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Jason Berg of Teaneck Opens Bergen County Branch of Absolute Home Mortgage Corp.

Jason Berg of Teaneck has been tapped by Absolute Home Mortgage Corp. to be the branch manager of its new Bergen County office in Hackensack. A 13-year veteran of the mortgage industry, Berg is well known by realtors and buyers who laud his ability to make and close loans quickly while earning their trust and confidence.

There’s a big mountain to climb between finding a home to buy and taking ownership. A good loan officer walks a client through the process from beginning to end, according to Berg. He himself gets high marks on that score from clients. “Buying a house can be very stressful,” said Maytal Perl, who has bought two homes with Berg. “Jason goes above and beyond; he helps with everything, every aspect of the purchase. He referred us to all the right people—a lawyer, contractor, even a plumber and handyman. He’s honest, reliable and when he’s busy, he’ll always call back.”

Berg helps potential homebuyers who are referred to him determine affordability and assess their qualifications for a mortgage. He began his career as an underwriter so he knows how mortgages are made, giving him an edge over competitors. “Each person’s financial picture is different,” said Berg. “With so many different types of mortgages available, a loan officer has to ask all the right questions to give homebuyers advice and guidance on which product to choose.” He also has to be aware of any problems that could derail the mortgage. “I ask a buyer questions to find the red flags,” Berg added. “I need to find out up front if there is something that might disqualify the loan so we can figure out options to help him qualify.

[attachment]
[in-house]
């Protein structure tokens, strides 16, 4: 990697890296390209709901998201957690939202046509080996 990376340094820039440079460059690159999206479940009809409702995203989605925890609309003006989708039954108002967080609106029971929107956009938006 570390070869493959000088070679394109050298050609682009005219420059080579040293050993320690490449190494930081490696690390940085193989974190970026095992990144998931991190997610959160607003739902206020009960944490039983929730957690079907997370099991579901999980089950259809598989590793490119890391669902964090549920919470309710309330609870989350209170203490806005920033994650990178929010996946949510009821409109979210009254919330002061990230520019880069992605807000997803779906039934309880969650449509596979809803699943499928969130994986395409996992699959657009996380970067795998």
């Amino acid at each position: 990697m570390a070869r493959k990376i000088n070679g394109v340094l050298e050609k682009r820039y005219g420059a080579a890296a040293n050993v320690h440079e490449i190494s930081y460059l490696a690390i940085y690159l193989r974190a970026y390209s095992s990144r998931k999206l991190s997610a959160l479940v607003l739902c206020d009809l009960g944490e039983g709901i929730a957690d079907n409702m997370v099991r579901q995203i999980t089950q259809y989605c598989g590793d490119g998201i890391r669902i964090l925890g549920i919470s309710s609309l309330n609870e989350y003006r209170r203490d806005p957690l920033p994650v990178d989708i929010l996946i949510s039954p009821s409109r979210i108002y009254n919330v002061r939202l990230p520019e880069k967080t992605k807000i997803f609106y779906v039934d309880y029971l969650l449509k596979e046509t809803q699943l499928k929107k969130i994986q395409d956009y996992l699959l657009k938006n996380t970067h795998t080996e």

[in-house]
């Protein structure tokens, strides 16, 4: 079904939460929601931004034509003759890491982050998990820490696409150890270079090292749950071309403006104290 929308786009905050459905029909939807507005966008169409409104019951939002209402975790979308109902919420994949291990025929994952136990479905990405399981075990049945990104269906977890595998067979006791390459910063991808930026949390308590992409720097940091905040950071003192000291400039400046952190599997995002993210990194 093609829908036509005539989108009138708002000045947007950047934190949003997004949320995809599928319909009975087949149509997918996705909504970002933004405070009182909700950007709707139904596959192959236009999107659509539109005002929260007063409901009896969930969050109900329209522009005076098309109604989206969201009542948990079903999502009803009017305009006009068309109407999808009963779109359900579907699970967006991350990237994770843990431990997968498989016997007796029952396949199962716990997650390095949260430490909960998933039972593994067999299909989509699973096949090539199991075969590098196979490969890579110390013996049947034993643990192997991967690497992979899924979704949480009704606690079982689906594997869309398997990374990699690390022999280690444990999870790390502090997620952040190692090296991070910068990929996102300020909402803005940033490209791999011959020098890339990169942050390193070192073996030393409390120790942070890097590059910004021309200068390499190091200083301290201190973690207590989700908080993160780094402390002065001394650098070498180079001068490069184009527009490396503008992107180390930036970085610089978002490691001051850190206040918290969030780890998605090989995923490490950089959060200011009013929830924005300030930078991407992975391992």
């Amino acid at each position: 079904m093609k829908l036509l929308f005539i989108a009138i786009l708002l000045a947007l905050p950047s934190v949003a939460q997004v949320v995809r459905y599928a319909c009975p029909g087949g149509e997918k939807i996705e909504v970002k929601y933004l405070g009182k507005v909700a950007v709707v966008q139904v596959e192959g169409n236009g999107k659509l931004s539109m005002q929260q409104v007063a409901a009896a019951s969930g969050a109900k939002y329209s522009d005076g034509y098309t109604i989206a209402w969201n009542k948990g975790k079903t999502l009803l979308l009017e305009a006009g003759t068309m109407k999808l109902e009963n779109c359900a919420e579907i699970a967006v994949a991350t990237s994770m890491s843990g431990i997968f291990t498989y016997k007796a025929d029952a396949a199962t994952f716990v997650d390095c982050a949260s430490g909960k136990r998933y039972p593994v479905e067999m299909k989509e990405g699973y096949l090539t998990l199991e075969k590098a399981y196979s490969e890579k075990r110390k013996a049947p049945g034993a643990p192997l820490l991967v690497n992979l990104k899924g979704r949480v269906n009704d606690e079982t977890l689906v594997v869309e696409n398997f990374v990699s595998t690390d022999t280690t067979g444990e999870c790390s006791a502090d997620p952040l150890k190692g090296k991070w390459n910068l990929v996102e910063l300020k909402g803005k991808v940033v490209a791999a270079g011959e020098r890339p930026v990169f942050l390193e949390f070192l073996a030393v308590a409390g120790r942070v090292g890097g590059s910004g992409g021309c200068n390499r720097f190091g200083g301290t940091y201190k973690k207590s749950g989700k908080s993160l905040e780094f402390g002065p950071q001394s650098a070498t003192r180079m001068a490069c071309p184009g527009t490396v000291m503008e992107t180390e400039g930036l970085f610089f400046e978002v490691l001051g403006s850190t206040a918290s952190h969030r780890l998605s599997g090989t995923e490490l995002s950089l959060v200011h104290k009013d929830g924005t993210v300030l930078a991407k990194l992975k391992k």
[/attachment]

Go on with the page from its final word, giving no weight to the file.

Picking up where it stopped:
Mortgage Rates Start Lower, But Pushed Back Up After Jobs Report

Mortgage rates   were sideways  today, on average, but only after the dust settled on some morning volatility.  The big jobs report was released at 8:30am ET, and it frequently has an impact on the bond market that underpins mortgage rates.  While today's effects weren't huge, they were the biggest we've seen this week and they accounted for the quickest swings between stronger and weaker levels.

The data itself was a bit weaker than expected.  Specifically, the economy added only 164k jobs compared to a median forecast calling for 192k.  Still, this was "good enough" as far as many traders were concerned, given that last month's numbers were more than 60k lower when they were first released.

Rates' first reaction was to improve, thanks to the weaker numbers.  But once traders got the initial reaction out of their system, they agreed that it was "good enough," thus pushing rates back up.  Many lenders had already published the day's first rate sheets before the volatility truly set in.  That left those lenders in a position to issue reprices (new, negatively revised rate sheets).  It was those revisions that brought the average back in line with yesterday's.

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